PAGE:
Archives for posts with tag: school

I have a penchant for creating awfully weird titles. Yes, I’ve stated it in the previous post. And yes, I’m repeating it. Redundancy drives points home. Think of it as exercise of…okay, I was about to say creativity, but I guess that sounds real phony. Alright, just file it under the ‘Precky’s quirks’ folder.

Sir Barry, my ORCOM 152 professor, raised a couple of interesting points in his blog entry. See, according to an activity done a couple of Saturdays ago, it seems that the people in our class ranked the Internet as the most preferred communication channel, followed by television, print, mobile and radio. The communication channel we’re the most exposed to, on the other hand, appears to be the mobile phone (followed by television, internet, print and radio). His questions?

How come, seniors? Just when the world is starting to make use of mobile phones for just about everything from texting to watching TV shows, you drop it behind traditional print. I’m sure there’s a reason, right?

I have a cell phone. I mean, who doesn’t have a phone nowadays? Anyways, it’s one of the old models – it has colored display alright, but no MP3 capabilities and its camera has to be attached. I couldn’t even remember what’s the exact model number – it’s so phased out, it’s not listed in the Nokia site anymore (really, I’m expecting to see that phone model in a museum some time soon). Sure, I’ve dreamed of buying a new, snazzier phone – the type capable of high-res pictures and videos, can double as MP3 player, easy Internet capabilities, Bluetooth – but let’s face it, those types have price tags that bite (pardon the rhyming there). And that’s it. The new phones nowadays, the ones capable of doing almost everything that’s digital, have prohibitive prices. And even if my antique phone could surf the Internet, I think I’m saving my precious load for, say, texting my pals that I’m late for the meeting again.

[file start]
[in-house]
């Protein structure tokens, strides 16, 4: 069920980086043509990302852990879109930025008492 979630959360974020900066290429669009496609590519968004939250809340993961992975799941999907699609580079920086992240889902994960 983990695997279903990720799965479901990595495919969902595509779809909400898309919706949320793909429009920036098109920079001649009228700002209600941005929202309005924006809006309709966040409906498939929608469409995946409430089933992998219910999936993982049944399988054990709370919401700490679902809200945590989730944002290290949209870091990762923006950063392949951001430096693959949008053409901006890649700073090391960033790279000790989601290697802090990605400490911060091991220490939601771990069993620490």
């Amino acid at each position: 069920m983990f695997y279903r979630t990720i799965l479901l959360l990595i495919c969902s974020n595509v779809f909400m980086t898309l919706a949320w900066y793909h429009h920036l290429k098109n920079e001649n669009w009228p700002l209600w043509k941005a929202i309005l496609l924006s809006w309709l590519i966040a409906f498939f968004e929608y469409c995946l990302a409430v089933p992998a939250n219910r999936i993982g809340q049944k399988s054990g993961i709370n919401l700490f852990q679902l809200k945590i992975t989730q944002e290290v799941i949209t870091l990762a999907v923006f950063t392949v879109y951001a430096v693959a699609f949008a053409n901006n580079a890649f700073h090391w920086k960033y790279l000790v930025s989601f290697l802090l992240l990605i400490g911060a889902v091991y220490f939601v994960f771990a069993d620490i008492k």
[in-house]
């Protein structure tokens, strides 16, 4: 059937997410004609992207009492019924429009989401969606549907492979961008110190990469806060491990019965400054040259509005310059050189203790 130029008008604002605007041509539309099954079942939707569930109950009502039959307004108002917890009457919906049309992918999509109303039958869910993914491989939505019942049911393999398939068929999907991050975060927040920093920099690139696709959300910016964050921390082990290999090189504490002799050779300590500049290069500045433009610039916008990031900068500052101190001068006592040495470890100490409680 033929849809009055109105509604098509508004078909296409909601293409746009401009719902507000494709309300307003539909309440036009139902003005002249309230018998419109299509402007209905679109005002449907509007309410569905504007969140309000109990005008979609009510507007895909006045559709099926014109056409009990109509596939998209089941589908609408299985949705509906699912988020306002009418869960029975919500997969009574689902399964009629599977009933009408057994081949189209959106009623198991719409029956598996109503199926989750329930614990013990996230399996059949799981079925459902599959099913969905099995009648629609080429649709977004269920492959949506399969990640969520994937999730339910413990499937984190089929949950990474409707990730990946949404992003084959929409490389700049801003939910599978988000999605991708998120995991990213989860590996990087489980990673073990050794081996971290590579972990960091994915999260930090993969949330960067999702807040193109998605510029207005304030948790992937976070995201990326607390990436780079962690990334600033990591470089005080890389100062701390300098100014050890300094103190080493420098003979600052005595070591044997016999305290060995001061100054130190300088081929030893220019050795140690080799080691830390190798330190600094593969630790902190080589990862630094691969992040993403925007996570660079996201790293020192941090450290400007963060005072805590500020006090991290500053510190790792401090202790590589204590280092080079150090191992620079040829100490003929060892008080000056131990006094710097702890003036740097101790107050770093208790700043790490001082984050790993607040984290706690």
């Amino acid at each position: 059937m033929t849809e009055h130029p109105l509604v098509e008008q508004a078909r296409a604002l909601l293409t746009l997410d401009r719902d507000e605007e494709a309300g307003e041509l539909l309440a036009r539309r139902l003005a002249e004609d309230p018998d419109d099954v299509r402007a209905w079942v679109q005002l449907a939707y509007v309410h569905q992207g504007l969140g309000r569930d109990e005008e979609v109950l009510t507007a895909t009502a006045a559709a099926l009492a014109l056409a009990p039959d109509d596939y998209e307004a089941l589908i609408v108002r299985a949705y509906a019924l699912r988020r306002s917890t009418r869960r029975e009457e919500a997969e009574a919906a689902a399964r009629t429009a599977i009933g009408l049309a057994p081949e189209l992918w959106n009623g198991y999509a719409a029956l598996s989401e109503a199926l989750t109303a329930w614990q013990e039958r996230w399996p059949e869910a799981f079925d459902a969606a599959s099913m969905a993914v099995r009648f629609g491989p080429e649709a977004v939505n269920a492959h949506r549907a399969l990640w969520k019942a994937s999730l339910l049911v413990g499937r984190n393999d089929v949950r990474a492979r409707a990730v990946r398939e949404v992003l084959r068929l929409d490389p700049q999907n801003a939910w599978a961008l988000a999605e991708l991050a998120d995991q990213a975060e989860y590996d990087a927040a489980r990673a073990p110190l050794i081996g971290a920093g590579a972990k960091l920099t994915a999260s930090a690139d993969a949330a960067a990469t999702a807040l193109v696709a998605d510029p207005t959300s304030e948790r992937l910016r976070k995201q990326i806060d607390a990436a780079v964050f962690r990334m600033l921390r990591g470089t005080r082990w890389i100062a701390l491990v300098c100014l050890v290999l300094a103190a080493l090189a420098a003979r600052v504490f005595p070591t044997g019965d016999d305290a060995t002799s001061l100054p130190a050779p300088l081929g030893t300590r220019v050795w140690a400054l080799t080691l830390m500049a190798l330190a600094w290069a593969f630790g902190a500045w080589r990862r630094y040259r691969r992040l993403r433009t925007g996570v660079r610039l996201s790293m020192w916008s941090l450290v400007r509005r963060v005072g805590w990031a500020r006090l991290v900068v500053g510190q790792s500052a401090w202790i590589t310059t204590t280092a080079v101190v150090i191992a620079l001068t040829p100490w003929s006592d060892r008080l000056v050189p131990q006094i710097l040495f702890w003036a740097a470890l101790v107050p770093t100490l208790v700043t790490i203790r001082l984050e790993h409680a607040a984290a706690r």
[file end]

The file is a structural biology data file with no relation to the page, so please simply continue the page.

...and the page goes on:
Rolling on…

Seniors, whatever happened to the richest communication channel?

I’ve belatedly realized, like everyone else (I guess), that we completely forgot about face-to-face interaction.

Seriously, while we were doing that exercise, FtF never crossed my mind. Not even once. I was thinking of the gadgets, but not the most common communication channel ever. I guess face-to-face communication is so mundane, so ‘everyday’, so natural, that we have taken it for granted. I think it came from the fact that information comes from so many sources nowadays.

Then I got a thought. If we were so conditioned to perceive ‘communication’ as something that comes via technology, does that affect the way we perceive face-to-face communication too? For example, text messages and email. It’s reliant on words, therefore I’m focused on what’s written. There’s very little to pick up other than what the message states. When I talk with other people – which isn’t solely dependent on what is spoken, but also facial expressions, tone, body language, etc – is there a chance that I totally miss out these other signs, and completely focus on the words?

Okay, so that was a really weird thought, huh?

Weird title is weird. Chalk it up to one of my Cream-O highs.